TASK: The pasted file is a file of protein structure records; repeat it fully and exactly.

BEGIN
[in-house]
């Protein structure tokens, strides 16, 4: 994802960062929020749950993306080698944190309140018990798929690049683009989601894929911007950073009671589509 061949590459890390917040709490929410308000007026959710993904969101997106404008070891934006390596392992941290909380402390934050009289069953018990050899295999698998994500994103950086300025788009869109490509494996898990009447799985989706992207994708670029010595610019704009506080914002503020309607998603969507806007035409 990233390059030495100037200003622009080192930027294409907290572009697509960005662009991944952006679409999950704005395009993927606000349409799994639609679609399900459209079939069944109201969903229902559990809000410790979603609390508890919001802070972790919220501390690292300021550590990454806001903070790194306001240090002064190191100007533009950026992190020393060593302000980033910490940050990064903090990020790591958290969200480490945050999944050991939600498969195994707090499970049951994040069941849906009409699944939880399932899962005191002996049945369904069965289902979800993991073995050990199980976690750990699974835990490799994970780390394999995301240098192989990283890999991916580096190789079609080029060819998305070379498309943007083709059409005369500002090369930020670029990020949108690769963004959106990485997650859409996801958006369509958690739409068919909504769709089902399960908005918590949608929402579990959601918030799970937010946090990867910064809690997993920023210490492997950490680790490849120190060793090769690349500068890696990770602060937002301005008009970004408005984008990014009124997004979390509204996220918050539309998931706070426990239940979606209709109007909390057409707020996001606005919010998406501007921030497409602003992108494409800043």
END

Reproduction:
[in-house]
């Protein structure tokens, strides 16, 4: 994802960062929020749950993306080698944190309140018990798929690049683009989601894929911007950073009671589509 061949590459890390917040709490929410308000007026959710993904969101997106404008070891934006390596392992941290909380402390934050009289069953018990050899295999698998994500994103950086300025788009869109490509494996898990009447799985989706992207994708670029010595610019704009506080914002503020309607998603969507806007035409 990233390059030495100037200003622009080192930027294409907290572009697509960005662009991944952006679409999950704005395009993927606000349409799994639609679609399900459209079939069944109201969903229902559990809000410790979603609390508890919001802070972790919220501390690292300021550590990454806001903070790194306001240090002064190191100007533009950026992190020393060593302000980033910490940050990064903090990020790591958290969200480490945050999944050991939600498969195994707090499970049951994040069941849906009409699944939880399932899962005191002996049945369904069965289902979800993991073995050990199980976690750990699974835990490799994970780390394999995301240098192989990283890999991916580096190789079609080029060819998305070379498309943007083709059409005369500002090369930020670029990020949108690769963004959106990485997650859409996801958006369509958690739409068919909504769709089902399960908005918590949608929402579990959601918030799970937010946090990867910064809690997993920023210490492997950490680790490849120190060793090769690349500068890696990770602060937002301005008009970004408005984008990014009124997004979390509204996220918050539309998931706070426990239940979606209709109007909390057409707020996001606005919010998406501007921030497409602003992108494409800043």